What sort of message is this? That we bully people who have different views? That we must ignore our morals to fit into the crowd?

The Girl Scouts state that “Girl Scouting helps cultivate values, social conscience, and self-esteem in girls while enriching them with valuable and positive life experiences.” It would seem, however, this noble statement basically translates to, “Shut up and sell your cookies.”

I encourage each of you to contact me if you have any questions about GMOs or health and nutrition in general.

Thank you for your understanding,

Christine Carnahan

Proud mother of [The Pixie]

If you liked this article, please share it!  You are most welcome to borrow either picture, provided that you link back to this article.

And many thanks for all the support!


Tell the Girl Scout to get "Poison" out of their Cookies!


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 I shared this article on Tuesdays with a Twist, Natural Living Monday, and with The Real Food Renegade, and Urban Naturale. And on Real Food Fridays.

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25 Responses to The Girl Scout’s Response…

  1. Dear Christine,
    (I hope it is okay if I call you by your first name!) Thank you so much for standing up! We are friends with the girl scout Alicia Serratos, who is out in California battling the girl scouts. My friend Zen and I set up Moms Across America to help spread the word about GMOs. It seems like you are brave and determined to protect our population from eating foods that can cause them harm. This whole “GMOs have been proven safe” thing is a just a bunch of malarkey! I was wondering if you might like to sign on to Moms Across America to be a leader for a parade in your town to raise awareness about the need to label GMOs? If so, we would LOVE to have you on board! Our website is Just go to “actions” and sign up to either lead a parade or join into one that already has a leader. ANY parade in any town is eligible. Gather a group, host a DVD party to educate about GMOs, and then just get ready to hold a banner and wear a t-shirt and pass out flyers so that people can learn about GMOs. Or at least, they will scratch their heads and start to investigate. What we want is to spark awareness and curiosity. Moms buy 85% of the groceries. Let’s get them to stop buying foods containing GMOs!! Please jump on board with us- we could really use your help!! You are RIGHT. Thank you for not backing down. My three boys have autoimmune issues that have never before been seen in our family- and food allergies. Zen’s kids have food allergies and other issues. We have HAD IT. We have both seen improvement in our family’s health since going off of GMOs and we have been collecting hundreds of stories from others whose health has improved as well. We are collecting stories, and WE WILL NOT STOP!!! Those ladies who bullied you will be sorry one day when the truth is revealed. Which it will be. (P.S. We did not sell the Boy Scout popcorn this year, either!)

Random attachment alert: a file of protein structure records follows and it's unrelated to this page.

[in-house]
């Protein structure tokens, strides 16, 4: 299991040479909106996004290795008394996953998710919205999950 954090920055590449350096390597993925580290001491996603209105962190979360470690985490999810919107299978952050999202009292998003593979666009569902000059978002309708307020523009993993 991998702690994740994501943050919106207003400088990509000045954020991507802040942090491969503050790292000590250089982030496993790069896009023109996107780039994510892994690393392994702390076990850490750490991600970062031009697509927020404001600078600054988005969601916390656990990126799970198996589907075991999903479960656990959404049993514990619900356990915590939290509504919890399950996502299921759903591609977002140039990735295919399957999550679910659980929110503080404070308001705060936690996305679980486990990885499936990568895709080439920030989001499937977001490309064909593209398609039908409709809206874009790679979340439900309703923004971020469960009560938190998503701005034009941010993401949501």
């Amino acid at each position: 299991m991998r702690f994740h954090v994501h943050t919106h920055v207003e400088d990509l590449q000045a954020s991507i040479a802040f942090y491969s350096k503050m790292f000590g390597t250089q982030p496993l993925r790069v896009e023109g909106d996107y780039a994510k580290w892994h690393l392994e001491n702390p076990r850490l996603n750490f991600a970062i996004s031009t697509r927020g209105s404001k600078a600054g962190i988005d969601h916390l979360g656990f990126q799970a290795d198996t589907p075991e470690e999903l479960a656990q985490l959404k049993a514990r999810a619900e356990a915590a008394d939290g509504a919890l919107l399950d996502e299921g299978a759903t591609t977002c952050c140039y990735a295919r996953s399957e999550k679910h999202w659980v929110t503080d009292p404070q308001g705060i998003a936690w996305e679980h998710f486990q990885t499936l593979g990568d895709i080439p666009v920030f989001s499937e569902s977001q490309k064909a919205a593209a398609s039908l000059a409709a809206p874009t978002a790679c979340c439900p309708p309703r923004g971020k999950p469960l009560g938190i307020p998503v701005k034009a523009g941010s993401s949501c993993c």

Sincerely, Kathleen Hallal, CO-Founder, Moms Across America

    • onceuponatimeinabedofwildflowers says:

      Hi Kathleen!
      Of course you may call me Christine! 🙂
      Thanks for the information… I well definitely be looking into it!

  2. Monica Bradbury-Lareau says:

    Withdrawing her?! Why aren’t you taking it up a level?

  3. Barbara Michalik says:

    I will NOT buy any of the Girl Scout Cookies. What they did is NOT RIGHT. People speak without doing any researching. They do not know of all the dangers that lay ahead for their children, eating all this CRAP. When my grandson and I go shopping (he is 9) we check labels to see if they are Organic – Non GMO – Grass Fed Meat…. etc.